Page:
Van­u­atu Farmer-Ven­dors In­spired For Change in Fiji

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Ru­ral and ur­ban mar­kets in Van­u­atu are cen­tral to the liveli­hoods of the peo­ple es­pe­cially the poorer house­holds who de­pend heav­ily on the in­come they earn from their small scale mar­ket op­er­a­tions. These op­er­a­tions are dom­i­nated by women, 23 of whom had an op­por­tu­nity to travel to Fiji for the first time to gain knowl­edge and prac­tice to im­ple­ment in their home farm and mar­ket in Man­galilu vil­lage, Van­u­atu. The ex­po­sure visit to Food Pro­ces­sors Fiji, the Koronivia Agri­cul­ture Re­search Sta­tion and Nau­sori Mu­nic­i­pal Mar­ket helped them see the great po­ten­tial of mar­ket­ing and agro- busi­ness in Van­u­atu. The lo­cal ar­range­ments for the visit were sup­ported and co-or­di­nated by the United Na­tions De­vel­op­ment Pro­gramme (UNDP) while the women took their own ini­tia­tive to visit Fiji at their own ex­pense. Le­rina Kal­song and her fel­low vil­lagers were sur­prised and im­pressed by how the lo­cal pro­duce can be pack­aged for ex­port, how pest and weed can be con­trolled, and how lo­cal mar­ket can be op­er­ated ef­fi­ciently. Ma­jor­ity of mar­ket ven­dors in Van­u­atu pro­duce crops and vegeta­bles in their gar­dens to sell at the mar­ket and earn for their fam­i­lies. Many were un­aware that co­conut leaves turn­ing yel­low and the fruits that look with­ered can be pre­vented, and many were un­aware that ch­est­nut dur­ing its sea­son, can be sold to gen­er­ate in­come. Mar­ket ven­dors did not see their daily task as a busi­ness with the po­ten­tial to grow big­ger. The train­ing pro­grammes on fi­nan­cial lit­er­acy, ba­sic busi­ness skills and farm man­age­ment were pro­vided to the mar­ket ven­dors who are also pro­duc­ers in Van­u­atu by UNDP in part­ner­ship with the Shefa Provin­cial Gov­ern­ment Coun­cil (SPGC), Aus­tralian Gov­ern­ment, UN Women and the Na­tional Bank of Van­u­atu. The train­ing aimed to im­prove the so­cio-eco­nomic se­cu­rity and rights of mar­ket ven­dors es­pe­cially women mar­ket ven­dors through im­prov­ing fi­nan­cial and busi­ness skills, in­creas­ing ac­cess to fi­nan­cial ser­vices, and in­creas­ing pro­duc­tion and in­comes. The train­ing top­ics were de­signed to meet the needs of lo­cal mar­ket ven­dor-farm­ers and train­ing ma­te­ri­als trans­lated into Bis­lama, one of the of­fi­cial lan­guages of Van­u­atu. Ms Kal­song was among the 35 mar­ket ven­dor-farm­ers par­tic­i­pated in the train­ing con­ducted at Man­galilu vil­lage in June. After Trop­i­cal Cy­clone Pam de­stroyed their gar­dens, the women had started re­build­ing again. They earned some in­come by clear­ing de­bris and sell­ing fish, and as they har­vested, they went to the mar­ket to sell their pro­duce ev­ery week. “We learned from the train­ing that sell­ing at the mar­ket is busi­ness - pro­duc­ing vegeta­bles and crops, sell­ing them, mak­ing profit and sav­ing. And now I saw it in this mar­ket, both women and men work­ing equally and so ef­fi­ciently,” Ms Kal­song shared after talk­ing to ven­dors at the Nau­sori Mar­ket.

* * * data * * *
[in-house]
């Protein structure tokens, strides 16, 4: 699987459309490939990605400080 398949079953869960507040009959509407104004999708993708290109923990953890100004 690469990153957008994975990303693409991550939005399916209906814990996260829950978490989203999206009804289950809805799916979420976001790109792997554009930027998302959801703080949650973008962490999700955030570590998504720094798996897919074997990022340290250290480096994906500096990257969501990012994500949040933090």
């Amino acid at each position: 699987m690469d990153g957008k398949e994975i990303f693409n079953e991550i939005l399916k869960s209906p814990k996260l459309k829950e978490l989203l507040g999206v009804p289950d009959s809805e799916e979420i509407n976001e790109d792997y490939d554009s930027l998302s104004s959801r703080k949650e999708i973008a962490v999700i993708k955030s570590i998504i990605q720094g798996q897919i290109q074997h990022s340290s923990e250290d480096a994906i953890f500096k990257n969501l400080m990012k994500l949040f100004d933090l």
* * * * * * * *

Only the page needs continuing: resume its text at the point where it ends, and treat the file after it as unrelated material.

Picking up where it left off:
De­spite their cen­tral role in the lives and liveli­hoods of many house­holds, mar­kets in Van­u­atu are fairly ba­sic op­er­a­tions. Food wastage is high, there is lim­ited prod­uct dif­fer­en­ti­a­tion, prod­ucts sold are very sea­sonal and there is lim­ited value-added through ei­ther pack­ag­ing, pro­cess­ing, or con­scious mar­ket­ing of a range of re­lated prod­ucts.

Gain­ing fi­nan­cial lit­er­acy and ba­sic busi­ness skills from the train­ing, mar­ket ven­dors are more aware of their po­ten­tial, ea­ger to learn more and try new ideas. “We want to pro­duce our lo­cal crops and pro­mote our prod­ucts just like Fiji. We want to change our mar­kets, we want to im­prove our mar­kets,” said Kal­song. The train­ing pro­grammes as Con­tin­u­ing Mar­ket Busi­ness Ed­u­ca­tion (CMBE) and In­creas­ing Agri­cul­tural Pro­duc­tiv­ity and In­come of Ven­dor-Farm­ers (IPI-VF) have been con­ducted in Fiji, Solomon Is­lands and Van­u­atu and con­tinue this year tar­get­ing more ru­ral women mar­ket ven­dor-farm­ers in those coun­tries. CMBE and IPI-VF train­ing ac­tiv­i­ties are im­ple­mented by UNDP in part­ner­ship with the lo­cal govern­ments, UN Women and re­gional banks, as part of the Mar­kets for Change project. The Mar­kets for Change project is a six-year, multi-coun­try ini­tia­tive that aims to en­sure mar­ket­places in ru­ral and ur­ban ar­eas of Fiji, Solomon Is­lands and Van­u­atu are safe, in­clu­sive and non-dis­crim­i­na­tory, pro­mot­ing gen­der equal­ity and women’s em­pow­er­ment. A UN Women project, Mar­kets for Change is im­ple­mented in part­ner­ship with UNDP and sup­ported by the Aus­tralian Gov­ern­ment.

The visit to Food Pro­ces­sors Fiji

Le­rina Kal­song at Nau­sori Mu­nic­i­pal Mar­ket

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